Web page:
A strike hobbling the nation’s largest port complex, affecting an estimated $1 billion of cargo a day, is crimping paychecks for thousands of Southern California logistics workers before the holidays.
The walkout by clerical employees at the ports of Los Angeles-Long Beach has idled thousands of workers without pay, including almost 8,000 truckers, according to Robert Curry, president of California Cartage Co., one the largest freight handlers there.
“They’re dying,” Curry said.
About 800 office employees represented by the International Longshore and Warehouse Union went on strike in a contract dispute Nov. 27. Other workers refused to cross picket lines. Seven of eight Los Angeles shipping terminals are shut down, according to Phillip Sanfield, a spokesman for the city-owned facility. At the adjacent Port of Long Beach, three of six are closed.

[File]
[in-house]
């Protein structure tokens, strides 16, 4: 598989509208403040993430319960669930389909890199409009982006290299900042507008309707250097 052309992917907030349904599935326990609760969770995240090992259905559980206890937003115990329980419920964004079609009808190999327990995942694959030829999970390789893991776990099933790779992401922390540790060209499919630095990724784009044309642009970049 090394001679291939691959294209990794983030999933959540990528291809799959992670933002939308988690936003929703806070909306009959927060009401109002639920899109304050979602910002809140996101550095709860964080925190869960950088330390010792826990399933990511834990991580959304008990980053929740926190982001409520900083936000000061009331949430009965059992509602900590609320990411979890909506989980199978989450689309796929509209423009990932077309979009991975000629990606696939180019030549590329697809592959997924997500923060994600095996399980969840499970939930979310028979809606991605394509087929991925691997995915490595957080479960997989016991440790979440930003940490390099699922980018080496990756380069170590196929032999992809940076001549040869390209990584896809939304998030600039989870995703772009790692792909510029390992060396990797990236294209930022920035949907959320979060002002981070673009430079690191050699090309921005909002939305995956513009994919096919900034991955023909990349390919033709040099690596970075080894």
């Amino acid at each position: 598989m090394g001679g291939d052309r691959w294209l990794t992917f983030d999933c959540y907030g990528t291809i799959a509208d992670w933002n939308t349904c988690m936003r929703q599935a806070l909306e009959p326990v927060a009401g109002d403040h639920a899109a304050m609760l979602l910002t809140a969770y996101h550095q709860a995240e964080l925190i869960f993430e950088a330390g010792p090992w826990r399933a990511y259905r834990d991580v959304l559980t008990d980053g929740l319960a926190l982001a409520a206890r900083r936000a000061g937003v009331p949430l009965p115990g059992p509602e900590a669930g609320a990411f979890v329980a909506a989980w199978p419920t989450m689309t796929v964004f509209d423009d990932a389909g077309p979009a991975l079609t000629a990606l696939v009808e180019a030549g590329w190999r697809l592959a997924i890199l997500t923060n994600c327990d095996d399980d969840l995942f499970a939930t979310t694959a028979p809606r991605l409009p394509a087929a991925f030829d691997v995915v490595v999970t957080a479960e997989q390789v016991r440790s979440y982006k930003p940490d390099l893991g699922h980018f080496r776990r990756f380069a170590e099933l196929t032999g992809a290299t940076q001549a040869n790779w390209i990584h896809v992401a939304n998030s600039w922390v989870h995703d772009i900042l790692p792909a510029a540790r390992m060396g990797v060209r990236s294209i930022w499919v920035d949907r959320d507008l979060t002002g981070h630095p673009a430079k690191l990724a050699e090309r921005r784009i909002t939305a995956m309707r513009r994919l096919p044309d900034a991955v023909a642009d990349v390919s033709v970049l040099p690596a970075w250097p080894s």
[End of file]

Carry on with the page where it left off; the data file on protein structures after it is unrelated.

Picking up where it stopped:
About 316,000 jobs in the region, or about 1 in 20, are tied to the harbor, according to the Port of Long Beach. Unlike striking workers who can count on union funds for aid, many others such as truck drivers are independent contractors who are paid per haul, according to Jock O’Connell, an international trade adviser with Los Angeles-based Beacon Economics.
Read more at Bloomberg News